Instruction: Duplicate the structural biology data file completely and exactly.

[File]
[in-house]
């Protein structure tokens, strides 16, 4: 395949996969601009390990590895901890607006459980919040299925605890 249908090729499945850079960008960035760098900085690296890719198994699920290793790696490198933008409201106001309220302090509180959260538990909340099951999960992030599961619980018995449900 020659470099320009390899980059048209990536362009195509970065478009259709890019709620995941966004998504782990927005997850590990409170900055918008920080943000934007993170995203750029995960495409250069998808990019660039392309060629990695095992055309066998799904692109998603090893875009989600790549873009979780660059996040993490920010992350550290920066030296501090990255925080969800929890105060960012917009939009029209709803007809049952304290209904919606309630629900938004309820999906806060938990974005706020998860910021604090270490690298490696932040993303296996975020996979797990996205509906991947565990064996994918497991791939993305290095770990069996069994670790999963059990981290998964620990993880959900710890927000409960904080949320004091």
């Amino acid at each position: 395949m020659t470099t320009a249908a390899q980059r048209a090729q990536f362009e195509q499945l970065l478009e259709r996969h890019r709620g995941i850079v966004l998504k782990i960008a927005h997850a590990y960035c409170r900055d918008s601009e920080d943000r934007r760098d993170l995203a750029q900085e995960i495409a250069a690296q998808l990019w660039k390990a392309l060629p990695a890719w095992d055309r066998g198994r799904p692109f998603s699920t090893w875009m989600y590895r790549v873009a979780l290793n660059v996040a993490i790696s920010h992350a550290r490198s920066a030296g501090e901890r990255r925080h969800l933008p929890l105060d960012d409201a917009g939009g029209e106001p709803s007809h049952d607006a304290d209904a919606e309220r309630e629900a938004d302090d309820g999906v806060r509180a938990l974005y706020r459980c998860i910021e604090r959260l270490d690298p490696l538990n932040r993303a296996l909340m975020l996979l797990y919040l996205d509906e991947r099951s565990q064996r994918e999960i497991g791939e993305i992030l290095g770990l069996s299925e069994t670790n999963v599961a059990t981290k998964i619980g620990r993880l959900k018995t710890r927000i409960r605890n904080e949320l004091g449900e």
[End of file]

[in-house]
């Protein structure tokens, strides 16, 4: 395949996969601009390990590895901890607006459980919040299925605890 249908090729499945850079960008960035760098900085690296890719198994699920290793790696490198933008409201106001309220302090509180959260538990909340099951999960992030599961619980018995449900 020659470099320009390899980059048209990536362009195509970065478009259709890019709620995941966004998504782990927005997850590990409170900055918008920080943000934007993170995203750029995960495409250069998808990019660039392309060629990695095992055309066998799904692109998603090893875009989600790549873009979780660059996040993490920010992350550290920066030296501090990255925080969800929890105060960012917009939009029209709803007809049952304290209904919606309630629900938004309820999906806060938990974005706020998860910021604090270490690298490696932040993303296996975020996979797990996205509906991947565990064996994918497991791939993305290095770990069996069994670790999963059990981290998964620990993880959900710890927000409960904080949320004091």
């Amino acid at each position: 395949m020659t470099t320009a249908a390899q980059r048209a090729q990536f362009e195509q499945l970065l478009e259709r996969h890019r709620g995941i850079v966004l998504k782990i960008a927005h997850a590990y960035c409170r900055d918008s601009e920080d943000r934007r760098d993170l995203a750029q900085e995960i495409a250069a690296q998808l990019w660039k390990a392309l060629p990695a890719w095992d055309r066998g198994r799904p692109f998603s699920t090893w875009m989600y590895r790549v873009a979780l290793n660059v996040a993490i790696s920010h992350a550290r490198s920066a030296g501090e901890r990255r925080h969800l933008p929890l105060d960012d409201a917009g939009g029209e106001p709803s007809h049952d607006a304290d209904a919606e309220r309630e629900a938004d302090d309820g999906v806060r509180a938990l974005y706020r459980c998860i910021e604090r959260l270490d690298p490696l538990n932040r993303a296996l909340m975020l996979l797990y919040l996205d509906e991947r099951s565990q064996r994918e999960i497991g791939e993305i992030l290095g770990l069996s299925e069994t670790n999963v599961a059990t981290k998964i619980g620990r993880l959900k018995t710890r927000i409960r605890n904080e949320l004091g449900e």